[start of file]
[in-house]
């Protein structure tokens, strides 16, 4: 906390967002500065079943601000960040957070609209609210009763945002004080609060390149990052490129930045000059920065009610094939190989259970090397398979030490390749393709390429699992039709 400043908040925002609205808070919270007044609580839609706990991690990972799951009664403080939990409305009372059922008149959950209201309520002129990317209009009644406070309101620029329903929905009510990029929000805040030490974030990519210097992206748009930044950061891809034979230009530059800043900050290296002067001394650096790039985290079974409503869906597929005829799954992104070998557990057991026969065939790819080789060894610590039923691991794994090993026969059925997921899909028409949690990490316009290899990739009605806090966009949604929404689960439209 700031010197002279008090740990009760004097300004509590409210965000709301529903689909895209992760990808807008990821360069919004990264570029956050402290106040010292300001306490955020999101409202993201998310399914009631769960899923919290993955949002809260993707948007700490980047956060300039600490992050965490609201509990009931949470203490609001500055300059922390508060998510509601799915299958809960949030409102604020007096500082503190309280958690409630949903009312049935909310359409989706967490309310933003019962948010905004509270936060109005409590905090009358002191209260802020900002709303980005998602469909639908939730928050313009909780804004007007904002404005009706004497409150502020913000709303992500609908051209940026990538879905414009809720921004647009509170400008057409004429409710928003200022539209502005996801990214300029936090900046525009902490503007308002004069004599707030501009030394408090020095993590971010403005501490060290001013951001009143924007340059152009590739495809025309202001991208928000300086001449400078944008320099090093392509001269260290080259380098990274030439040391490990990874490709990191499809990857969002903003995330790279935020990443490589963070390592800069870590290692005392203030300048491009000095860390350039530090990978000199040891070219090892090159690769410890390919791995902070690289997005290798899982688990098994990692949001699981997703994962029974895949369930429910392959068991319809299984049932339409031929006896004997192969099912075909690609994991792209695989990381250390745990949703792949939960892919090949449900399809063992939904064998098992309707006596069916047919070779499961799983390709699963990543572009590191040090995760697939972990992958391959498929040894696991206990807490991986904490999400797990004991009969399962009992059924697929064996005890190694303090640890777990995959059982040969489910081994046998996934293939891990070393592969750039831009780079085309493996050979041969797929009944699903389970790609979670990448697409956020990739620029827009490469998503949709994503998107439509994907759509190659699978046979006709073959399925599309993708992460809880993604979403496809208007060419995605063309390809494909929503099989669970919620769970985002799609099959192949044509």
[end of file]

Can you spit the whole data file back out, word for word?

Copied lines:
[in-house]
């Protein structure tokens, strides 16, 4: 906390967002500065079943601000960040957070609209609210009763945002004080609060390149990052490129930045000059920065009610094939190989259970090397398979030490390749393709390429699992039709 400043908040925002609205808070919270007044609580839609706990991690990972799951009664403080939990409305009372059922008149959950209201309520002129990317209009009644406070309101620029329903929905009510990029929000805040030490974030990519210097992206748009930044950061891809034979230009530059800043900050290296002067001394650096790039985290079974409503869906597929005829799954992104070998557990057991026969065939790819080789060894610590039923691991794994090993026969059925997921899909028409949690990490316009290899990739009605806090966009949604929404689960439209 700031010197002279008090740990009760004097300004509590409210965000709301529903689909895209992760990808807008990821360069919004990264570029956050402290106040010292300001306490955020999101409202993201998310399914009631769960899923919290993955949002809260993707948007700490980047956060300039600490992050965490609201509990009931949470203490609001500055300059922390508060998510509601799915299958809960949030409102604020007096500082503190309280958690409630949903009312049935909310359409989706967490309310933003019962948010905004509270936060109005409590905090009358002191209260802020900002709303980005998602469909639908939730928050313009909780804004007007904002404005009706004497409150502020913000709303992500609908051209940026990538879905414009809720921004647009509170400008057409004429409710928003200022539209502005996801990214300029936090900046525009902490503007308002004069004599707030501009030394408090020095993590971010403005501490060290001013951001009143924007340059152009590739495809025309202001991208928000300086001449400078944008320099090093392509001269260290080259380098990274030439040391490990990874490709990191499809990857969002903003995330790279935020990443490589963070390592800069870590290692005392203030300048491009000095860390350039530090990978000199040891070219090892090159690769410890390919791995902070690289997005290798899982688990098994990692949001699981997703994962029974895949369930429910392959068991319809299984049932339409031929006896004997192969099912075909690609994991792209695989990381250390745990949703792949939960892919090949449900399809063992939904064998098992309707006596069916047919070779499961799983390709699963990543572009590191040090995760697939972990992958391959498929040894696991206990807490991986904490999400797990004991009969399962009992059924697929064996005890190694303090640890777990995959059982040969489910081994046998996934293939891990070393592969750039831009780079085309493996050979041969797929009944699903389970790609979670990448697409956020990739620029827009490469998503949709994503998107439509994907759509190659699978046979006709073959399925599309993708992460809880993604979403496809208007060419995605063309390809494909929503099989669970919620769970985002799609099959192949044509």